Wedding ceremony and traditions

Author: Tarnia Riggs  

The world is one big melting pot as love knows no barriers.  Different cultures and traditions for weddings as well as ceremonial examples.

In Pakistan, it is customary to decorate the bride’s hand and feet with henna prior to the wedding. This is known as Mehendi. The reason only the bride’s feet and hands are decorated is because formerly, these were the only parts visible.

In a Chinese wedding red is the predominant colour. Both the bride and groom wear red, even the guests are expected to wear as much red as possible for the Chinese believe red is the colour of joy and also the colour which wards off evil spirits.

Prior to the English influence, Aboriginal marriages were usually arranged. A suitable husband would be found for a girl shortly after her birth. Generally, however, she did not marry until after puberty. Often the man chosen for her would be a lot older as it was thought beneficial for him to have a young woman take care of him, and possibly his older wives, as he grew old.

An old Welsh wedding custom was for a “gwahoddwr” or bidder to go from house to house to bid or invite people to attend the bidding and the wedding. The bidding was where the whole community was given the opportunity to meet the prospective couple. Often the bidder would recite some poetry or some eloquent prose.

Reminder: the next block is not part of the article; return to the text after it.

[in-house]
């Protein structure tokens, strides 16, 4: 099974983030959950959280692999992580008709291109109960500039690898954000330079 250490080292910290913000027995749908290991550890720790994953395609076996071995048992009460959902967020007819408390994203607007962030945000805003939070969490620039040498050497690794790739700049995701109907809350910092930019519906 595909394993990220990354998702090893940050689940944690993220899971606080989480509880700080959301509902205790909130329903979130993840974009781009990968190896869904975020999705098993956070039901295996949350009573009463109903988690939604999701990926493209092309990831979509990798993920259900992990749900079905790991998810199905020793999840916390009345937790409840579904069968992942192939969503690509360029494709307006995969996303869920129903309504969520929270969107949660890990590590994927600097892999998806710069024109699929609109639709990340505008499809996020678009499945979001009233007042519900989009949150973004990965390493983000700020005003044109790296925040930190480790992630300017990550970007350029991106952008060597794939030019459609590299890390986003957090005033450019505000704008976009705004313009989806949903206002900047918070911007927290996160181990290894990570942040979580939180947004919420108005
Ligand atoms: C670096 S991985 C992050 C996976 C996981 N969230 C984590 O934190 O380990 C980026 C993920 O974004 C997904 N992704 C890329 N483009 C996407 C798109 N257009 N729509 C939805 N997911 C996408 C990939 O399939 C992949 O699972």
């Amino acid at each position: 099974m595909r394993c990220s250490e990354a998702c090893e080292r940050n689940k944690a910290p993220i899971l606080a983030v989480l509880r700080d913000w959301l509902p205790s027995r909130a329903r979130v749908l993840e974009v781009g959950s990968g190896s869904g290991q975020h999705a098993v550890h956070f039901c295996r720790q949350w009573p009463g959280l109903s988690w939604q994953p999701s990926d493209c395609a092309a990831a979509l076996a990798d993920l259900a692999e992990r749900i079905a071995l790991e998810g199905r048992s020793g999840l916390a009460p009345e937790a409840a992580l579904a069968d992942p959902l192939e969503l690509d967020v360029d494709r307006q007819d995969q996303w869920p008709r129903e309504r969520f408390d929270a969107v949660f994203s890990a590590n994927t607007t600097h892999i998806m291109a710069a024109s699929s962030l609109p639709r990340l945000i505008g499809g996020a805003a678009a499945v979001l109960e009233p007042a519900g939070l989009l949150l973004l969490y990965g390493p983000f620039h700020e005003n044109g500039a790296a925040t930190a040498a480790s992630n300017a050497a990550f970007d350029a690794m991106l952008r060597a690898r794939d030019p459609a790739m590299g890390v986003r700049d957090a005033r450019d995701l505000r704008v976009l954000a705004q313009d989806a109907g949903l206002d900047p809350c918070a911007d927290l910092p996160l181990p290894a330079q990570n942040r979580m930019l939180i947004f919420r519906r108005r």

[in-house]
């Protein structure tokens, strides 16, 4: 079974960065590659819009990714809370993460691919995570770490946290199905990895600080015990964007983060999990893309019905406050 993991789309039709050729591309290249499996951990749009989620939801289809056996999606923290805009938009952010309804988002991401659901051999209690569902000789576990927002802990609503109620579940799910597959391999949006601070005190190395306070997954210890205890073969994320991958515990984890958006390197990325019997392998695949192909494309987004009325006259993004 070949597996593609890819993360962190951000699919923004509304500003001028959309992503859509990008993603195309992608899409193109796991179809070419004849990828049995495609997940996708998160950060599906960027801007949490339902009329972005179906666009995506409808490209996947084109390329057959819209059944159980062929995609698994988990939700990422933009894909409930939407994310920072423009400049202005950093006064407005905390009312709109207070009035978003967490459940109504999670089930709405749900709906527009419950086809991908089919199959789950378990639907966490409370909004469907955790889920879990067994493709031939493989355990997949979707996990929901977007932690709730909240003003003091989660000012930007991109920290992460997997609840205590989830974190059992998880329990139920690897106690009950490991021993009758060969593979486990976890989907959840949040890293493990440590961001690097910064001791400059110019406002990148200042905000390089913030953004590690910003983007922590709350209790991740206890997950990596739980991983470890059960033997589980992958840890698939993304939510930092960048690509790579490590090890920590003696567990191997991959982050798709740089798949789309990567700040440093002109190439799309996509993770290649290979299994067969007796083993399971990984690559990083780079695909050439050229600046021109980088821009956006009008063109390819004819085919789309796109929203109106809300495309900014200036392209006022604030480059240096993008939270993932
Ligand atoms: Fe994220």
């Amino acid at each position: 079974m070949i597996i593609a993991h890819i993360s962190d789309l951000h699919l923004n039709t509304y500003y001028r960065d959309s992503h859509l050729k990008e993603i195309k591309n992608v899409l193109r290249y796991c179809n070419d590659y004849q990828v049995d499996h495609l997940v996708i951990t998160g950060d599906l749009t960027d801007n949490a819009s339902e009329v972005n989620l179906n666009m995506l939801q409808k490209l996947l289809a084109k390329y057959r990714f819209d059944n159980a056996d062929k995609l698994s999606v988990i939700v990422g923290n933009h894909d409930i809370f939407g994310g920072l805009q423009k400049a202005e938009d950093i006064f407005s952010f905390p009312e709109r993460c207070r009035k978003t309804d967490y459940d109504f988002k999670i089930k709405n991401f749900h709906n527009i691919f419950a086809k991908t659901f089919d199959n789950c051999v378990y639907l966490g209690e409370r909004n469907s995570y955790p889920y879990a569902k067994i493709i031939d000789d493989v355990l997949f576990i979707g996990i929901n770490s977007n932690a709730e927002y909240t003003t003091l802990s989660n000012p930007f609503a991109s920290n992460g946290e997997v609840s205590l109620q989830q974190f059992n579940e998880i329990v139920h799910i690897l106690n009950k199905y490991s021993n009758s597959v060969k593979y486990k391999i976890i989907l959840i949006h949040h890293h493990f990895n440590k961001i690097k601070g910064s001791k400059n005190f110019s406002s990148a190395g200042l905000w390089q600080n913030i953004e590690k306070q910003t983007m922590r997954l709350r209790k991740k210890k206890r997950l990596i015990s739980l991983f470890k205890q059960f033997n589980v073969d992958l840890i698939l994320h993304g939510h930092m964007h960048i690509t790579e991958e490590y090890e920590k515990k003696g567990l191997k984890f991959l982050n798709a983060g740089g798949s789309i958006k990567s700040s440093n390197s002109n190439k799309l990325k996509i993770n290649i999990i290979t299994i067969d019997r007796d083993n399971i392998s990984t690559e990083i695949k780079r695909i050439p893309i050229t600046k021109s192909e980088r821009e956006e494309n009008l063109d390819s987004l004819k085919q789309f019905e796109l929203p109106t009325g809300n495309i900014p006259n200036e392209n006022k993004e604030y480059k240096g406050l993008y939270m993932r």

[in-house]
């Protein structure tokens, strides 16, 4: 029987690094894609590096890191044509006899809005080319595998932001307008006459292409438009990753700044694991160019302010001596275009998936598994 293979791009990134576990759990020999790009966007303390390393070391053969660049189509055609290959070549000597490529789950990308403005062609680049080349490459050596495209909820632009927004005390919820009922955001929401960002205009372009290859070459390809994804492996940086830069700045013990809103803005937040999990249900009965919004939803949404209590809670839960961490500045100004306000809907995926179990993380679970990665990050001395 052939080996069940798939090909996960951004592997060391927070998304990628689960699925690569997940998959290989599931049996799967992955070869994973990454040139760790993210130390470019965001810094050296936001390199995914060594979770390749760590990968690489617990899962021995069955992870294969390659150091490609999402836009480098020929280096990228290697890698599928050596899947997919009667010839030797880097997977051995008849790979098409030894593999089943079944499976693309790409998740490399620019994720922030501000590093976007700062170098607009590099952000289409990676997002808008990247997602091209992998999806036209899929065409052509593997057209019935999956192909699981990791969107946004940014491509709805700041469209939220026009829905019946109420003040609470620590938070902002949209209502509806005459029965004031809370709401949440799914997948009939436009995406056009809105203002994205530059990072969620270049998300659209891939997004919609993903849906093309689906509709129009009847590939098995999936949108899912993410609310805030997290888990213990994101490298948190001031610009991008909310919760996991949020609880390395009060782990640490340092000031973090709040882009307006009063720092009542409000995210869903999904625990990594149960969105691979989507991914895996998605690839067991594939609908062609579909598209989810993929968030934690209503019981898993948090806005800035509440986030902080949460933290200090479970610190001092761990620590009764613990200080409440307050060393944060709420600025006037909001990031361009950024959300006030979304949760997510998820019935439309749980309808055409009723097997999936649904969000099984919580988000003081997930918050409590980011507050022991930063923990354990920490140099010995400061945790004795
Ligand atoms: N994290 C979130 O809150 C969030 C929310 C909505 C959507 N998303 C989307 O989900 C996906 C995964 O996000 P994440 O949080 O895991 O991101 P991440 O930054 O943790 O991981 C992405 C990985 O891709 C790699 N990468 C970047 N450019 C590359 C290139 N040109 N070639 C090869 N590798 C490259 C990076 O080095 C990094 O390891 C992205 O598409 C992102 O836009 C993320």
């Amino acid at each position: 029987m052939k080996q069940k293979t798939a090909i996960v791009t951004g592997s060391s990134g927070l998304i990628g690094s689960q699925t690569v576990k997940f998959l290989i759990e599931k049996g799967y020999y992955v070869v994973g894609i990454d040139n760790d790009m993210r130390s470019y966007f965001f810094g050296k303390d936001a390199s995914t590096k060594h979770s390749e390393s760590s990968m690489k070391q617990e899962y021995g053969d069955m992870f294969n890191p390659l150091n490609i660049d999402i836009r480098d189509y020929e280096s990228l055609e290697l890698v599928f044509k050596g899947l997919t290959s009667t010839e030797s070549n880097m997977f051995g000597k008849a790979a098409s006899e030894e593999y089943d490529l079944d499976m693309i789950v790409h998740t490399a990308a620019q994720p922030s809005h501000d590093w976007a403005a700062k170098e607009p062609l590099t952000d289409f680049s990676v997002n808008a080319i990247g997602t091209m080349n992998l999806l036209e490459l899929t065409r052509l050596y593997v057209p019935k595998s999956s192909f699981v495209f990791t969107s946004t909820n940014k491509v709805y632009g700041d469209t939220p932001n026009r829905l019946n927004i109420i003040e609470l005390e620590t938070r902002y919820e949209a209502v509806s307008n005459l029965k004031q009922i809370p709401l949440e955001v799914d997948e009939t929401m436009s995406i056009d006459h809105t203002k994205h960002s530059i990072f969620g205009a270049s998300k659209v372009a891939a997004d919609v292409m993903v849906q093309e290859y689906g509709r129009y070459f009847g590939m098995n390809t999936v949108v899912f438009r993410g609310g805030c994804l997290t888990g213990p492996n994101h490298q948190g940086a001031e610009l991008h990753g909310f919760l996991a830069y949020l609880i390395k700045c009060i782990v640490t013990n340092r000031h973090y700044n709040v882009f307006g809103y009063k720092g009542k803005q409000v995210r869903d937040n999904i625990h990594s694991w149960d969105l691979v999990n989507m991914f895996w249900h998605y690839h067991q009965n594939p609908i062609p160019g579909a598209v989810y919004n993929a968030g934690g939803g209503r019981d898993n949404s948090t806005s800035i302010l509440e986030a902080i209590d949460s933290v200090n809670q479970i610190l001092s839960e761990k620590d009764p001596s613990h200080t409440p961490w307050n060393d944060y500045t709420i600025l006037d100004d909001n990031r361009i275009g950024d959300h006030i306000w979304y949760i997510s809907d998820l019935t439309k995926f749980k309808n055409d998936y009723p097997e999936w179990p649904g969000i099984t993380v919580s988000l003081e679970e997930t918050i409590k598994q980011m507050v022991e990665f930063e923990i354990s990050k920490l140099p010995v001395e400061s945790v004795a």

In the 18th century Yugoslavia, a bride was lucky to make it through the wedding with her head intact! One of the customs was the most important guest at the ceremony to slice the crown of flowers off her head with his sword.

An old custom used by Bedouin tribes to announce their betrothal was to visit the parents of their intended and sacrifice a lamb.

Ancient Romans would kill a pig and study it entrails to determine the best time to marry.

Thus were the old customs and traditions bore by the generations for all of us to ponder life's values.  What impact are we to have on future generations - for us to pass onto them?

If your culture/tradition is not here and would love to share, I’m more than happy to add it for others to see.